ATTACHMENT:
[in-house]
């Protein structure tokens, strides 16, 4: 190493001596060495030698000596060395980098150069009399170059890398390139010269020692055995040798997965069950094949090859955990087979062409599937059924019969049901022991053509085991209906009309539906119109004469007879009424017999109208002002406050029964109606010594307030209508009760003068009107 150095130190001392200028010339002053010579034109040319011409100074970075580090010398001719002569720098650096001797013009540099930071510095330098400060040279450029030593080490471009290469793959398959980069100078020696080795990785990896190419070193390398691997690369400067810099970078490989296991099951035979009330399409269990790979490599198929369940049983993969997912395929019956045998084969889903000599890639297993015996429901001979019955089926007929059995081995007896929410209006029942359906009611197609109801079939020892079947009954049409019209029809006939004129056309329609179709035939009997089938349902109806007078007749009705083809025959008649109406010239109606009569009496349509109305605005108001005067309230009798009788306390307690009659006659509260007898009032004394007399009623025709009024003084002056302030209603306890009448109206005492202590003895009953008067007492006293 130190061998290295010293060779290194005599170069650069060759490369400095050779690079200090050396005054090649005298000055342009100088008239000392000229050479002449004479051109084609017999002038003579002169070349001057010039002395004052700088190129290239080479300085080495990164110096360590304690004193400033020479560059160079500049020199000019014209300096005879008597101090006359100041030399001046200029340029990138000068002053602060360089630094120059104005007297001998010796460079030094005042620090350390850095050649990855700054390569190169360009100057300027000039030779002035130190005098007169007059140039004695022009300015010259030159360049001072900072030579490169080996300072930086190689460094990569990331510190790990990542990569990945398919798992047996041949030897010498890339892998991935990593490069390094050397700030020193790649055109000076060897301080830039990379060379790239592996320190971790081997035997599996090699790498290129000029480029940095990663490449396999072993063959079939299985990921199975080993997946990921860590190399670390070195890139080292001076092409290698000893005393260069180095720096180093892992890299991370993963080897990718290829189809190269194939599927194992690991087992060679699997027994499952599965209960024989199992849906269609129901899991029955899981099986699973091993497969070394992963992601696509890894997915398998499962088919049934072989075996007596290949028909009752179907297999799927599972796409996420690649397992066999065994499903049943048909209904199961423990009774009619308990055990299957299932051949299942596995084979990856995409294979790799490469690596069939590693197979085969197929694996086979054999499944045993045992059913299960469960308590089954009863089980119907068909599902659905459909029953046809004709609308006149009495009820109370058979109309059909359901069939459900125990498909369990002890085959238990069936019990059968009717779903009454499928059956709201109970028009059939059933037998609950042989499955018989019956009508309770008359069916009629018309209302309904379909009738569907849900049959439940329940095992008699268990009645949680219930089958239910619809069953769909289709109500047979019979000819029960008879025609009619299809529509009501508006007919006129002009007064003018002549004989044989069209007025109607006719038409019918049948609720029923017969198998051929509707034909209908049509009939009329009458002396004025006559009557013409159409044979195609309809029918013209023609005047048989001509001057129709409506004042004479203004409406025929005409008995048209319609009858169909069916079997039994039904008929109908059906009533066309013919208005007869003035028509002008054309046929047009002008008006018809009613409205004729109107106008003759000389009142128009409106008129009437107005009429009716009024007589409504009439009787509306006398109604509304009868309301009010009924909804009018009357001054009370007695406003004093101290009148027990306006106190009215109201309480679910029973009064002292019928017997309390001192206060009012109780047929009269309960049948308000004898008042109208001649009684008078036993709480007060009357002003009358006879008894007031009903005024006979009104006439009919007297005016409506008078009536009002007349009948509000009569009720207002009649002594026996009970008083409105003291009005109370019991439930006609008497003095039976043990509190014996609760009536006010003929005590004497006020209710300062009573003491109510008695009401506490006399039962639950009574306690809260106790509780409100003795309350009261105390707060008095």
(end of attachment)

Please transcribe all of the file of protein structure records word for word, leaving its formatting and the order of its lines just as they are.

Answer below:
[in-house]
């Protein structure tokens, strides 16, 4: 190493001596060495030698000596060395980098150069009399170059890398390139010269020692055995040798997965069950094949090859955990087979062409599937059924019969049901022991053509085991209906009309539906119109004469007879009424017999109208002002406050029964109606010594307030209508009760003068009107 150095130190001392200028010339002053010579034109040319011409100074970075580090010398001719002569720098650096001797013009540099930071510095330098400060040279450029030593080490471009290469793959398959980069100078020696080795990785990896190419070193390398691997690369400067810099970078490989296991099951035979009330399409269990790979490599198929369940049983993969997912395929019956045998084969889903000599890639297993015996429901001979019955089926007929059995081995007896929410209006029942359906009611197609109801079939020892079947009954049409019209029809006939004129056309329609179709035939009997089938349902109806007078007749009705083809025959008649109406010239109606009569009496349509109305605005108001005067309230009798009788306390307690009659006659509260007898009032004394007399009623025709009024003084002056302030209603306890009448109206005492202590003895009953008067007492006293 130190061998290295010293060779290194005599170069650069060759490369400095050779690079200090050396005054090649005298000055342009100088008239000392000229050479002449004479051109084609017999002038003579002169070349001057010039002395004052700088190129290239080479300085080495990164110096360590304690004193400033020479560059160079500049020199000019014209300096005879008597101090006359100041030399001046200029340029990138000068002053602060360089630094120059104005007297001998010796460079030094005042620090350390850095050649990855700054390569190169360009100057300027000039030779002035130190005098007169007059140039004695022009300015010259030159360049001072900072030579490169080996300072930086190689460094990569990331510190790990990542990569990945398919798992047996041949030897010498890339892998991935990593490069390094050397700030020193790649055109000076060897301080830039990379060379790239592996320190971790081997035997599996090699790498290129000029480029940095990663490449396999072993063959079939299985990921199975080993997946990921860590190399670390070195890139080292001076092409290698000893005393260069180095720096180093892992890299991370993963080897990718290829189809190269194939599927194992690991087992060679699997027994499952599965209960024989199992849906269609129901899991029955899981099986699973091993497969070394992963992601696509890894997915398998499962088919049934072989075996007596290949028909009752179907297999799927599972796409996420690649397992066999065994499903049943048909209904199961423990009774009619308990055990299957299932051949299942596995084979990856995409294979790799490469690596069939590693197979085969197929694996086979054999499944045993045992059913299960469960308590089954009863089980119907068909599902659905459909029953046809004709609308006149009495009820109370058979109309059909359901069939459900125990498909369990002890085959238990069936019990059968009717779903009454499928059956709201109970028009059939059933037998609950042989499955018989019956009508309770008359069916009629018309209302309904379909009738569907849900049959439940329940095992008699268990009645949680219930089958239910619809069953769909289709109500047979019979000819029960008879025609009619299809529509009501508006007919006129002009007064003018002549004989044989069209007025109607006719038409019918049948609720029923017969198998051929509707034909209908049509009939009329009458002396004025006559009557013409159409044979195609309809029918013209023609005047048989001509001057129709409506004042004479203004409406025929005409008995048209319609009858169909069916079997039994039904008929109908059906009533066309013919208005007869003035028509002008054309046929047009002008008006018809009613409205004729109107106008003759000389009142128009409106008129009437107005009429009716009024007589409504009439009787509306006398109604509304009868309301009010009924909804009018009357001054009370007695406003004093101290009148027990306006106190009215109201309480679910029973009064002292019928017997309390001192206060009012109780047929009269309960049948308000004898008042109208001649009684008078036993709480007060009357002003009358006879008894007031009903005024006979009104006439009919007297005016409506008078009536009002007349009948509000009569009720207002009649002594026996009970008083409105003291009005109370019991439930006609008497003095039976043990509190014996609760009536006010003929005590004497006020209710300062009573003491109510008695009401506490006399039962639950009574306690809260106790509780409100003795309350009261105390707060008095």